Heart disease remains the number one killer of women in the United States; and the rate of decline in heart disease has been less prevalent among women.(1) Approximately one woman dies every minute from heart disease in this country. Every year since 1984 more women have died of heart disease than men yet many women are still unaware of their biggest health threat. The National Heart Lung and Blood Institute’s Red Dress/Heart Truth campaign which began in 2001 and the American Heart Association’s Go Red campaign which began in 2004 were both developed to educate and increase women’s awareness of heart disease. How well are we doing? The American Heart Association conducted random surveys in 1997, 2000, and 2003 asking women to identify their leading cause of death. The percentage answering correctly was 30%, 34%, and 46%, respectively.(2) The most recent Lifetime Women’s Pulse Poll released in February 2006 found that only 54% of the women surveyed were able to correctly identify heart disease as their leading cause of death. Among those who correctly identified heart disease as the leading cause of death, the majority still perceived cancer as their greatest health risk. Even though awareness overall among women has significantly increased, there is still a large population of women who are unaware of their risk and women who are not personalizing this information.
Lack of Awareness Among Physicians
In February of 2004 the American Heart Association published for the first time specific guidelines for cardiovascular disease prevention in women.(3) A random national study of primary care physicians (PCP), OB-GYN physicians, and cardiologists was conducted in November of 2004 to evaluate physician awareness and adherence to these gender specific guidelines. Approximately 60% of the PCPs and OB-GYNs, and 80% of the cardiologists stated they were aware of the women’s heart disease preventative guidelines.(4) Of the physicians who were aware of the guidelines only about 40% of the PCPs and cardiologists, and only 20% of the OB-GYNs stated they actually utilized the guidelines in the care of their female patients.(4) Another alarming finding from this study was that only 8% of PCPs, 13% of OB-GYNs, and 17% of cardiologists knew that heart disease kills more women than men every year.(4) In order to effectively modify heart disease risk factors and decrease heart disease mortality in women healthcare providers require additional education. Information like this is exactly what prompted us to write this article.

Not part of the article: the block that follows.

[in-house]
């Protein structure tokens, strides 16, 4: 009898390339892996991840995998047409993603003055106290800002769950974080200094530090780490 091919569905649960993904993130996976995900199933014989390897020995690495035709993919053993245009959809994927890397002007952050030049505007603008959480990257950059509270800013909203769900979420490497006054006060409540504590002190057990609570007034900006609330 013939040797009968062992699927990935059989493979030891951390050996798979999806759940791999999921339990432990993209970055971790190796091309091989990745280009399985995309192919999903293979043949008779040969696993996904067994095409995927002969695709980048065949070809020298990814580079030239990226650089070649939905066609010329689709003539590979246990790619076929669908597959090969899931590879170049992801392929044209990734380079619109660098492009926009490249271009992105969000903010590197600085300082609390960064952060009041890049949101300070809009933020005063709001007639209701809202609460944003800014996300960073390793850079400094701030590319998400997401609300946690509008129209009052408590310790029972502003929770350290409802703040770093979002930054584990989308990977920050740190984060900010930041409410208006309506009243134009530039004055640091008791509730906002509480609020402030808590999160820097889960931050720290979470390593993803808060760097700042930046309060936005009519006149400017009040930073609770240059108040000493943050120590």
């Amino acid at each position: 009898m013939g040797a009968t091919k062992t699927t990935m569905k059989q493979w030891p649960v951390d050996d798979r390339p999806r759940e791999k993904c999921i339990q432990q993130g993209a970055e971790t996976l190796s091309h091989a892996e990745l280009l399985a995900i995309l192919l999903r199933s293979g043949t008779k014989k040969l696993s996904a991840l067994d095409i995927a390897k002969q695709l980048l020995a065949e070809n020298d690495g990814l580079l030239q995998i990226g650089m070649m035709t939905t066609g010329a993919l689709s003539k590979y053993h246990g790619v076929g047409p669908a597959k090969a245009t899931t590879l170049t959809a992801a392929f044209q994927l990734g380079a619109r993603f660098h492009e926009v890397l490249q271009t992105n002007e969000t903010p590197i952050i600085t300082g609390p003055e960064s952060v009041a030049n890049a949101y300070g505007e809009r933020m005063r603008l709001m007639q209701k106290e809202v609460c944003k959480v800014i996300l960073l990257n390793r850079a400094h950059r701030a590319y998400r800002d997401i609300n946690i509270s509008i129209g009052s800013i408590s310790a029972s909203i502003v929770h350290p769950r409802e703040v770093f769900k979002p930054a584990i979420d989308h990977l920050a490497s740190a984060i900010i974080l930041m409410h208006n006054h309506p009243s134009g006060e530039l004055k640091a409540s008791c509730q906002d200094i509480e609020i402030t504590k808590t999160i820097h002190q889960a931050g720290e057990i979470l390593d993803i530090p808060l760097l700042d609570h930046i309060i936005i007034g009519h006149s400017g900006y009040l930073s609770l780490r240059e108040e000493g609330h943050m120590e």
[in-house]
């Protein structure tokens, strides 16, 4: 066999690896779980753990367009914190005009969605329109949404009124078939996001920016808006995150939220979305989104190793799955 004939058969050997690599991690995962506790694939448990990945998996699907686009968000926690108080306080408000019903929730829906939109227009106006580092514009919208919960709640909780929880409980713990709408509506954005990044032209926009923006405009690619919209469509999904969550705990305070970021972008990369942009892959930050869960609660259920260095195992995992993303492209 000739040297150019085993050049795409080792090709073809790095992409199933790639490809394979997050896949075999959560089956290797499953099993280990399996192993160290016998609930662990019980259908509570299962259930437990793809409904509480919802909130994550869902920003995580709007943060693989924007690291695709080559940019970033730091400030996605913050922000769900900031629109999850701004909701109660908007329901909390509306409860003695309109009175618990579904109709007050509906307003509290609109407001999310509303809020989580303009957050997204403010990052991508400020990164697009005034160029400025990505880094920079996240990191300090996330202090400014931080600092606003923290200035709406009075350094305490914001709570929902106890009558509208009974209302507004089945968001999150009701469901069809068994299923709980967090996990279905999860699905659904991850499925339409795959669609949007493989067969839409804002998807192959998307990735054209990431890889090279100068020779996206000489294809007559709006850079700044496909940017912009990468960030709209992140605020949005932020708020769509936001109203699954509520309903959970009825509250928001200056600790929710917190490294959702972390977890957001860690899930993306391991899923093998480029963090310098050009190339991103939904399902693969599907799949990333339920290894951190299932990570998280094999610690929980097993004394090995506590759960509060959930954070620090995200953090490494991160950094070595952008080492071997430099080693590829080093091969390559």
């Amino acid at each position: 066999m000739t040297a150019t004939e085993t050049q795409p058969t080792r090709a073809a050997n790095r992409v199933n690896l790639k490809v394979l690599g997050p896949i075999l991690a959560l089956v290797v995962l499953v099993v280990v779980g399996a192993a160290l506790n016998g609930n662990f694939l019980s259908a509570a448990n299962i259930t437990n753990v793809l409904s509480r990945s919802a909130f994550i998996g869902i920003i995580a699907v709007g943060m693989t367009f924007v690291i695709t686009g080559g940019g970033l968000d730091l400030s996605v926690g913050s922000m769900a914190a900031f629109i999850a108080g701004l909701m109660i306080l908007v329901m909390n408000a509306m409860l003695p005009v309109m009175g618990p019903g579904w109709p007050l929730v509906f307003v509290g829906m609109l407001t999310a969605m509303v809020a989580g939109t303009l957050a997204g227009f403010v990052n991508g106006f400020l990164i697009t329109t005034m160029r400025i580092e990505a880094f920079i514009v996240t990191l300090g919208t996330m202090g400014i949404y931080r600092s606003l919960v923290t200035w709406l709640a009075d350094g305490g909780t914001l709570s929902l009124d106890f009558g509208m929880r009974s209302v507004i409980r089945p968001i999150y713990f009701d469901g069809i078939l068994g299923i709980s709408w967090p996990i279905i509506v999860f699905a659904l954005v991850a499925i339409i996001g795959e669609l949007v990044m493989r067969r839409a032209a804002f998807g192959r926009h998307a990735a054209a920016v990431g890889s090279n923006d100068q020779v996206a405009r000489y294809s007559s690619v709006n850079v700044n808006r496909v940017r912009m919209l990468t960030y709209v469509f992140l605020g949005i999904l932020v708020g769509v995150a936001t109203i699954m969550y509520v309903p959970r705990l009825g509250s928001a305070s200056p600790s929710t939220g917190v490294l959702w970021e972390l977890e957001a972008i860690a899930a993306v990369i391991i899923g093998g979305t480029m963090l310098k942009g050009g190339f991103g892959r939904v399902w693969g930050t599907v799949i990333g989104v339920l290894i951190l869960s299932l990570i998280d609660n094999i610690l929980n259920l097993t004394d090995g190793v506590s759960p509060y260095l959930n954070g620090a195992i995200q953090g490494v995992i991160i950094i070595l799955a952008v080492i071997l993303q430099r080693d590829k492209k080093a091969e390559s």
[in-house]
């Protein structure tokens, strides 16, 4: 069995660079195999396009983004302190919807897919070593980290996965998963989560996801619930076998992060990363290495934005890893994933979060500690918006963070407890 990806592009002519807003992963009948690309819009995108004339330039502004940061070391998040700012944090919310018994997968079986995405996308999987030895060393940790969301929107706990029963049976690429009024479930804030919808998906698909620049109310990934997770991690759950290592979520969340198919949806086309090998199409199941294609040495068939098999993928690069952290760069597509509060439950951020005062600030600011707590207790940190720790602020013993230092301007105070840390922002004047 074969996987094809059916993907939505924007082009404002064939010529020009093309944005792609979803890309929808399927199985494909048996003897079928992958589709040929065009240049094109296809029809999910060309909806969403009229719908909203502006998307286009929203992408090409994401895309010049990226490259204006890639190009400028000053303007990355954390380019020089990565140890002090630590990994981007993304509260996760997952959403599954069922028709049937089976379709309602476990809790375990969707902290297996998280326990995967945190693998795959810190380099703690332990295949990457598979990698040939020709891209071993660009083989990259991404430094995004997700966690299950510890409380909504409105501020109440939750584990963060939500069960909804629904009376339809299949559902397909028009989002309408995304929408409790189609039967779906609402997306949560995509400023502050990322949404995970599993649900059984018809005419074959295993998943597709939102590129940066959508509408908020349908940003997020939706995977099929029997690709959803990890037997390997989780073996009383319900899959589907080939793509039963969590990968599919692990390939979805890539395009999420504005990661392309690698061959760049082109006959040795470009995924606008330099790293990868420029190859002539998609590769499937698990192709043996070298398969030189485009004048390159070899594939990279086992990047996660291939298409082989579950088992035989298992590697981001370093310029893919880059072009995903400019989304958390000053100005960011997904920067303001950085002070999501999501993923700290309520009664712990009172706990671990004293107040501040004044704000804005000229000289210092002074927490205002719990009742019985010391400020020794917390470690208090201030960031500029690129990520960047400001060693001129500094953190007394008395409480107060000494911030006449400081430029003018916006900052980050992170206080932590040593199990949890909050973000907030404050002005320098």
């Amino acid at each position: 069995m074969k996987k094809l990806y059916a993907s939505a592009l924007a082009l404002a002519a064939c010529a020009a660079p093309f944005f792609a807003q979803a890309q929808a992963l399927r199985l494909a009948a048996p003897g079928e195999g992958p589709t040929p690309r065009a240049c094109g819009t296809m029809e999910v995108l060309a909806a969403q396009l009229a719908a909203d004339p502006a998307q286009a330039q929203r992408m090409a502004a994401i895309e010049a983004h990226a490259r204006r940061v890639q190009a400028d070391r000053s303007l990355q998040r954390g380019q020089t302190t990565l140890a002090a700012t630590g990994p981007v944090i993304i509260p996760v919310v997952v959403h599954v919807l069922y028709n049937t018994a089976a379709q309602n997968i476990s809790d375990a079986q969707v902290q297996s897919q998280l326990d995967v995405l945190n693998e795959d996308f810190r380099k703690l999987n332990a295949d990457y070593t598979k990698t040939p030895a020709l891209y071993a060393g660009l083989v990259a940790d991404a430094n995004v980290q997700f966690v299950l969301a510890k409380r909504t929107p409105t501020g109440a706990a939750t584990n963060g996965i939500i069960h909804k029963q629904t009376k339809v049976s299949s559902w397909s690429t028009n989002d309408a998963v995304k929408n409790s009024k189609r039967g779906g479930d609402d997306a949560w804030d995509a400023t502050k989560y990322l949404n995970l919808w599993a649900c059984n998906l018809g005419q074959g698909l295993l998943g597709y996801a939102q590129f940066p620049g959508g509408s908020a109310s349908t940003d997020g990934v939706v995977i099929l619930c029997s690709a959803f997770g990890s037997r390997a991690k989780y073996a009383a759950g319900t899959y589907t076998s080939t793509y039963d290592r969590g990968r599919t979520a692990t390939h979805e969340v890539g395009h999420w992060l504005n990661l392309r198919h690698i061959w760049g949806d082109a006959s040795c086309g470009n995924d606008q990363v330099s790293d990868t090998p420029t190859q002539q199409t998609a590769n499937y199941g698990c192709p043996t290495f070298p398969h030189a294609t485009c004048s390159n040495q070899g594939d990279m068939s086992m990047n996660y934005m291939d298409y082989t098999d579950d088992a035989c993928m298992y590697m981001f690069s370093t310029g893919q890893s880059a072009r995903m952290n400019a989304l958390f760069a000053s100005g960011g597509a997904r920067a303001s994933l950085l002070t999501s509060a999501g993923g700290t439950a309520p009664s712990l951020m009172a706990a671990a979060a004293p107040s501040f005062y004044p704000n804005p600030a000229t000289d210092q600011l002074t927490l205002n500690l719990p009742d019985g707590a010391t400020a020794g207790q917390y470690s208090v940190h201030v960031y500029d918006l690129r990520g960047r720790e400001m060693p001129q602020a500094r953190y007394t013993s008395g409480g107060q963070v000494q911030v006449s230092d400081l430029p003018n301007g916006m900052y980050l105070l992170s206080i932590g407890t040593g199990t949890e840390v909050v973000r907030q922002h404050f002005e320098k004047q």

In March 2007 updated women’s heart disease prevention guidelines were released by the American Heart Association which focus on lowering the lifetime risk of heart disease in women and more aggressive strategies for higher risk women.(5) (See Table Prevention Guidelines in Women)
Evaluating Risk Factors in Women
The majority of the risk factors that can lead to the development of heart disease are similar for both men and women. (See Risk Factor table) One unique risk factor women experience is menopause. Prior to menopause estrogen protects most women from developing heart disease.(6) After menopause (and the loss of estrogen) a clustering of heart disease risk factors occurs (including dyslipidemia, hypertension, and weight gain) which dramatically increases a woman’s risk for heart attacks and strokes. We need to empower women to identify their individual risk factors and make the necessary lifestyle changes.
As nurses we are on the forefront; we are vital patient advocates and patient educators. We all need to work towards a common goal of educating women about heart disease risk factors. As cardiac nurse practitioners at the Women’s Heart Center (WHC) at St. Joseph’s, we attempt to achieve this goal by providing community outreach programs discussing women and heart disease. After attending one of these programs or through other referral sources, women are encouraged to register for a 45-60 minute comprehensive cardiovascular screening at the WHC. This screening includes: a complete personal and family history review, a physical examination including body fat analysis, BMI measurement, waist/hip/waist to height/waist to hip measurements, ankle-brachial index, and point of care testing which evaluates the fasting lipid profile and glucose levels. Screening for the metabolic syndrome (MS), a clustering of risk factors, which increases a women’s risk for diabetes and heart disease, is also included. (See table-Components of the Metabolic Syndrome) Following the physical examination, an individualized plan to reduce cardiovascular risk factors is developed. Further cardiovascular testing or referral to a cardiologist may also be recommended.
Preventing Heart Attacks
Valerie Smith* is a 48 year old working mother with three teenagers living at home. She is peri-menopausal, a former smoker and has a family history of breast cancer and heart disease. Over the past two months Ms. Smith had been experiencing increasing fatigue and exertional shortness of breath which she attributed to being overweight. Like many women in this country Ms. Smith thought that breast cancer was her biggest health threat until she attended one of our educational outreach programs offered at her church discussing women and heart disease. Upon hearing that heart disease is the number one cause of death for women in the United States and because she had a history of hypertension. Ms. Smith decided to undergo a comprehensive cardiovascular screening at the Women’s Heart Center to help her identify her risk for a heart attack. Her screening results revealed dyslipidemia, uncontrolled hypertension, the presence of the metabolic syndrome and a high Framingham risk score. (The Framingham Risk Score is a tool that estimates ten year risk of developing a heart attack by evaluating age, total cholesterol, HDL (good cholesterol), smoking status, and blood pressure.)